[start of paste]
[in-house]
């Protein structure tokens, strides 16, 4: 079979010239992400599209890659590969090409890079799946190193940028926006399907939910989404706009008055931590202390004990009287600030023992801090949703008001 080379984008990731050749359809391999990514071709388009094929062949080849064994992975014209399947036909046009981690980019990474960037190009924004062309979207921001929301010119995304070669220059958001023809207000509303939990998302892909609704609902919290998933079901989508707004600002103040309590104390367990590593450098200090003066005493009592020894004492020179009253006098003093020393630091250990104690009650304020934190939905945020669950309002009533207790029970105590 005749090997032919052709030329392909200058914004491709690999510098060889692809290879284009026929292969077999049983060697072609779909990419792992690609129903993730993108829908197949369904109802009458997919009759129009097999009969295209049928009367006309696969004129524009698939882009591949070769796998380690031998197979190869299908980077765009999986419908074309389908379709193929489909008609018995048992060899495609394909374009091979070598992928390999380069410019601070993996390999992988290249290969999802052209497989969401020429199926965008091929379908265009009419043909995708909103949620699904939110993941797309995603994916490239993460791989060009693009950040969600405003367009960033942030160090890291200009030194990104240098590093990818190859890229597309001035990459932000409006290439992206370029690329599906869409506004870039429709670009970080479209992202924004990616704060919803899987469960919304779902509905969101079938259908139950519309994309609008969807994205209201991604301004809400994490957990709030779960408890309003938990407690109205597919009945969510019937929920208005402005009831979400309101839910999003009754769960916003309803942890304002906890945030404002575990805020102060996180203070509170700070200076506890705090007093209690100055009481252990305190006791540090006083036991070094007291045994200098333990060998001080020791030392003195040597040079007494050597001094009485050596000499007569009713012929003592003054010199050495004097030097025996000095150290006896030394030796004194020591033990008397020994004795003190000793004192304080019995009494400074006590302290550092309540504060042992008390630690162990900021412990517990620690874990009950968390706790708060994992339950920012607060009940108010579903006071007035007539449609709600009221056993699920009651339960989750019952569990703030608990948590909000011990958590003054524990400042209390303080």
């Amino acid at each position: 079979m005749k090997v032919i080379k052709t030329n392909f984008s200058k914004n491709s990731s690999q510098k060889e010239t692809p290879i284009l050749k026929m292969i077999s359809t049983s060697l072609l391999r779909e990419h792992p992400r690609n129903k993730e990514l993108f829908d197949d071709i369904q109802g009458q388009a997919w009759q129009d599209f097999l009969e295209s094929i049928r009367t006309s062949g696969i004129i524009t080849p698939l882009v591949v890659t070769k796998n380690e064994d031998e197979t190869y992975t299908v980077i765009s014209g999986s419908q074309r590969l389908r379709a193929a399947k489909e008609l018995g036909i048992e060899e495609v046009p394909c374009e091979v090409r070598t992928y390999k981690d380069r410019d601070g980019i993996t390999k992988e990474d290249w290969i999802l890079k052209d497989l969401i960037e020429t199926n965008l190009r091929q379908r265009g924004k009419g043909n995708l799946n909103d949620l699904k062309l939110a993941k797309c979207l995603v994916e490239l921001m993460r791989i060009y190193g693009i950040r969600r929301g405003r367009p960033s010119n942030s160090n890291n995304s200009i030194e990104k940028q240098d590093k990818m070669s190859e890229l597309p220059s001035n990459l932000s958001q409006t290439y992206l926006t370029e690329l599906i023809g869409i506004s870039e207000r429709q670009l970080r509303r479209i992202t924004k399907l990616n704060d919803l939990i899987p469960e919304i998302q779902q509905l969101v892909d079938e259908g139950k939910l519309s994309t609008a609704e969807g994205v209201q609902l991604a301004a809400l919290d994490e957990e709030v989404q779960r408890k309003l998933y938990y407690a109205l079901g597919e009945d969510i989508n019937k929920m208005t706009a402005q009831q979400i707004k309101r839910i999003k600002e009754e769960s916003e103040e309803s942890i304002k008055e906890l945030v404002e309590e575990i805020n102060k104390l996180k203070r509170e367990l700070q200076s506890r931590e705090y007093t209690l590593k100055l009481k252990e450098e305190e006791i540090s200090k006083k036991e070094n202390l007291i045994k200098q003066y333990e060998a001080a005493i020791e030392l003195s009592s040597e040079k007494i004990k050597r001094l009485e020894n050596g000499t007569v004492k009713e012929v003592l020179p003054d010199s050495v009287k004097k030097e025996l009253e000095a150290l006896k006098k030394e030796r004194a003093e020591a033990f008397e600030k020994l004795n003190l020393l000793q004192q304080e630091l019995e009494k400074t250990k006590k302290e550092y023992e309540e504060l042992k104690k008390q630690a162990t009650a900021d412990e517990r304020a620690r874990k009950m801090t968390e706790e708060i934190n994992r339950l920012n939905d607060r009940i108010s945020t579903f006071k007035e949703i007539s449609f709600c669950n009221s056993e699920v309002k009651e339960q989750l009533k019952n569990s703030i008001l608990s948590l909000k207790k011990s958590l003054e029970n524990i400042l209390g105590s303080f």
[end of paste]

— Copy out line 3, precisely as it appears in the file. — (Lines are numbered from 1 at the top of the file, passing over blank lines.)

């Amino acid at each position: 079979m005749k090997v032919i080379k052709t030329n392909f984008s200058k914004n491709s990731s690999q510098k060889e010239t692809p290879i284009l050749k026929m292969i077999s359809t049983s060697l072609l391999r779909e990419h792992p992400r690609n129903k993730e990514l993108f829908d197949d071709i369904q109802g009458q388009a997919w009759q129009d599209f097999l009969e295209s094929i049928r009367t006309s062949g696969i004129i524009t080849p698939l882009v591949v890659t070769k796998n380690e064994d031998e197979t190869y992975t299908v980077i765009s014209g999986s419908q074309r590969l389908r379709a193929a399947k489909e008609l018995g036909i048992e060899e495609v046009p394909c374009e091979v090409r070598t992928y390999k981690d380069r410019d601070g980019i993996t390999k992988e990474d290249w290969i999802l890079k052209d497989l969401i960037e020429t199926n965008l190009r091929q379908r265009g924004k009419g043909n995708l799946n909103d949620l699904k062309l939110a993941k797309c979207l995603v994916e490239l921001m993460r791989i060009y190193g693009i950040r969600r929301g405003r367009p960033s010119n942030s160090n890291n995304s200009i030194e990104k940028q240098d590093k990818m070669s190859e890229l597309p220059s001035n990459l932000s958001q409006t290439y992206l926006t370029e690329l599906i023809g869409i506004s870039e207000r429709q670009l970080r509303r479209i992202t924004k399907l990616n704060d919803l939990i899987p469960e919304i998302q779902q509905l969101v892909d079938e259908g139950k939910l519309s994309t609008a609704e969807g994205v209201q609902l991604a301004a809400l919290d994490e957990e709030v989404q779960r408890k309003l998933y938990y407690a109205l079901g597919e009945d969510i989508n019937k929920m208005t706009a402005q009831q979400i707004k309101r839910i999003k600002e009754e769960s916003e103040e309803s942890i304002k008055e906890l945030v404002e309590e575990i805020n102060k104390l996180k203070r509170e367990l700070q200076s506890r931590e705090y007093t209690l590593k100055l009481k252990e450098e305190e006791i540090s200090k006083k036991e070094n202390l007291i045994k200098q003066y333990e060998a001080a005493i020791e030392l003195s009592s040597e040079k007494i004990k050597r001094l009485e020894n050596g000499t007569v004492k009713e012929v003592l020179p003054d010199s050495v009287k004097k030097e025996l009253e000095a150290l006896k006098k030394e030796r004194a003093e020591a033990f008397e600030k020994l004795n003190l020393l000793q004192q304080e630091l019995e009494k400074t250990k006590k302290e550092y023992e309540e504060l042992k104690k008390q630690a162990t009650a900021d412990e517990r304020a620690r874990k009950m801090t968390e706790e708060i934190n994992r339950l920012n939905d607060r009940i108010s945020t579903f006071k007035e949703i007539s449609f709600c669950n009221s056993e699920v309002k009651e339960q989750l009533k019952n569990s703030i008001l608990s948590l909000k207790k011990s958590l003054e029970n524990i400042l209390g105590s303080f």